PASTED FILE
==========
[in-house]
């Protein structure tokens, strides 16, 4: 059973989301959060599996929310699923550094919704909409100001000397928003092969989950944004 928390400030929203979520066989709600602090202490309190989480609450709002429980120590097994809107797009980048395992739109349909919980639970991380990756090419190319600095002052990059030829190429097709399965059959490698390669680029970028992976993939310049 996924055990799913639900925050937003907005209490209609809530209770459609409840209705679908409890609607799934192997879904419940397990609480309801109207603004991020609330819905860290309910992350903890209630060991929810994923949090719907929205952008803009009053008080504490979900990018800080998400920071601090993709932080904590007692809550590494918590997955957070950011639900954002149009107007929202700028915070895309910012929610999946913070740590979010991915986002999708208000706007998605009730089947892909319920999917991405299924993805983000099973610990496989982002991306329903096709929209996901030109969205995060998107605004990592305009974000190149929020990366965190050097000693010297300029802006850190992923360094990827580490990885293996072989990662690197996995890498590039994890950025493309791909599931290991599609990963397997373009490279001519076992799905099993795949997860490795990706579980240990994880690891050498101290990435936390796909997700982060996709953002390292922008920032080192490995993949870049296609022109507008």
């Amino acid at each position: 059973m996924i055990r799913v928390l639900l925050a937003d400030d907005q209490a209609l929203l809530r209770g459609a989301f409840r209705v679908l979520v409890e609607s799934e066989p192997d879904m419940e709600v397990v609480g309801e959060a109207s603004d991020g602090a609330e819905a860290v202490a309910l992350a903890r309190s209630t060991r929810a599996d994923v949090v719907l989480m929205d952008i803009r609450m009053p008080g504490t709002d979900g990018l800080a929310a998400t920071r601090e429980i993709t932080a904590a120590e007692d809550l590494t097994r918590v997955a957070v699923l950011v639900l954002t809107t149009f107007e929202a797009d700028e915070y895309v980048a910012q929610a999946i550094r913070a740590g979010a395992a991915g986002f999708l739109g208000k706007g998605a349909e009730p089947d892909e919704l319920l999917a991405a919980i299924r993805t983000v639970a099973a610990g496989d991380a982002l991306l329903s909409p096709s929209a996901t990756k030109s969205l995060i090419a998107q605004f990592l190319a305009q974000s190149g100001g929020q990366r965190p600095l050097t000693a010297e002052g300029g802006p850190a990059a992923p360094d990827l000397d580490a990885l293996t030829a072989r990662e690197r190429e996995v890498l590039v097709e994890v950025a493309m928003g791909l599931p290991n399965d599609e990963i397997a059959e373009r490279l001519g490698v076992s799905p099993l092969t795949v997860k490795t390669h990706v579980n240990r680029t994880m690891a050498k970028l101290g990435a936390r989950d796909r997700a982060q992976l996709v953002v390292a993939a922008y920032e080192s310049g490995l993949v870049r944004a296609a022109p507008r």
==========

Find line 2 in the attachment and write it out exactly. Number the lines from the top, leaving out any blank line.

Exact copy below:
């Protein structure tokens, strides 16, 4: 059973989301959060599996929310699923550094919704909409100001000397928003092969989950944004 928390400030929203979520066989709600602090202490309190989480609450709002429980120590097994809107797009980048395992739109349909919980639970991380990756090419190319600095002052990059030829190429097709399965059959490698390669680029970028992976993939310049 996924055990799913639900925050937003907005209490209609809530209770459609409840209705679908409890609607799934192997879904419940397990609480309801109207603004991020609330819905860290309910992350903890209630060991929810994923949090719907929205952008803009009053008080504490979900990018800080998400920071601090993709932080904590007692809550590494918590997955957070950011639900954002149009107007929202700028915070895309910012929610999946913070740590979010991915986002999708208000706007998605009730089947892909319920999917991405299924993805983000099973610990496989982002991306329903096709929209996901030109969205995060998107605004990592305009974000190149929020990366965190050097000693010297300029802006850190992923360094990827580490990885293996072989990662690197996995890498590039994890950025493309791909599931290991599609990963397997373009490279001519076992799905099993795949997860490795990706579980240990994880690891050498101290990435936390796909997700982060996709953002390292922008920032080192490995993949870049296609022109507008």